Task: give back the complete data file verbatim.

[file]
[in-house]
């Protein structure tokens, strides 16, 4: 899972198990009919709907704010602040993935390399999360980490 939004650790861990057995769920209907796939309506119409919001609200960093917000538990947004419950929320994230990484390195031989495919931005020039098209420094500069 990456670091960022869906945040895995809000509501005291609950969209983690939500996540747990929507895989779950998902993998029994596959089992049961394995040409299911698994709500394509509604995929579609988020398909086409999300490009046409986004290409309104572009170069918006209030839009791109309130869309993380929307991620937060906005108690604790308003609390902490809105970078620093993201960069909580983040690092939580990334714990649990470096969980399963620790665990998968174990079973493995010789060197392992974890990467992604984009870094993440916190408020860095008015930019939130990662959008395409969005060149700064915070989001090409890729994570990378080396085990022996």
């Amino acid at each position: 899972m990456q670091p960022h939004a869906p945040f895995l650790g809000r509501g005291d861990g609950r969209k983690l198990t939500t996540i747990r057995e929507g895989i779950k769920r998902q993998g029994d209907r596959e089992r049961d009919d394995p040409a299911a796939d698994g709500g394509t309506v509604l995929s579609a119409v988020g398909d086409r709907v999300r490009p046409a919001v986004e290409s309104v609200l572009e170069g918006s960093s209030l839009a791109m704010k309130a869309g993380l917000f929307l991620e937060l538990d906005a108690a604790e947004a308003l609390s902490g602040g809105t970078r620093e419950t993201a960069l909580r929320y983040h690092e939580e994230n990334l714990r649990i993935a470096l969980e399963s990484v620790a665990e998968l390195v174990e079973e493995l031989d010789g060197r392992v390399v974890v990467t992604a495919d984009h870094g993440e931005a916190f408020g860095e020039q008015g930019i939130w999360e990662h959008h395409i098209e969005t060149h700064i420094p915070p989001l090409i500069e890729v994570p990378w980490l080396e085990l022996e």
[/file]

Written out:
[in-house]
């Protein structure tokens, strides 16, 4: 899972198990009919709907704010602040993935390399999360980490 939004650790861990057995769920209907796939309506119409919001609200960093917000538990947004419950929320994230990484390195031989495919931005020039098209420094500069 990456670091960022869906945040895995809000509501005291609950969209983690939500996540747990929507895989779950998902993998029994596959089992049961394995040409299911698994709500394509509604995929579609988020398909086409999300490009046409986004290409309104572009170069918006209030839009791109309130869309993380929307991620937060906005108690604790308003609390902490809105970078620093993201960069909580983040690092939580990334714990649990470096969980399963620790665990998968174990079973493995010789060197392992974890990467992604984009870094993440916190408020860095008015930019939130990662959008395409969005060149700064915070989001090409890729994570990378080396085990022996």
């Amino acid at each position: 899972m990456q670091p960022h939004a869906p945040f895995l650790g809000r509501g005291d861990g609950r969209k983690l198990t939500t996540i747990r057995e929507g895989i779950k769920r998902q993998g029994d209907r596959e089992r049961d009919d394995p040409a299911a796939d698994g709500g394509t309506v509604l995929s579609a119409v988020g398909d086409r709907v999300r490009p046409a919001v986004e290409s309104v609200l572009e170069g918006s960093s209030l839009a791109m704010k309130a869309g993380l917000f929307l991620e937060l538990d906005a108690a604790e947004a308003l609390s902490g602040g809105t970078r620093e419950t993201a960069l909580r929320y983040h690092e939580e994230n990334l714990r649990i993935a470096l969980e399963s990484v620790a665990e998968l390195v174990e079973e493995l031989d010789g060197r392992v390399v974890v990467t992604a495919d984009h870094g993440e931005a916190f408020g860095e020039q008015g930019i939130w999360e990662h959008h395409i098209e969005t060149h700064i420094p915070p989001l090409i500069e890729v994570p990378w980490l080396e085990l022996e």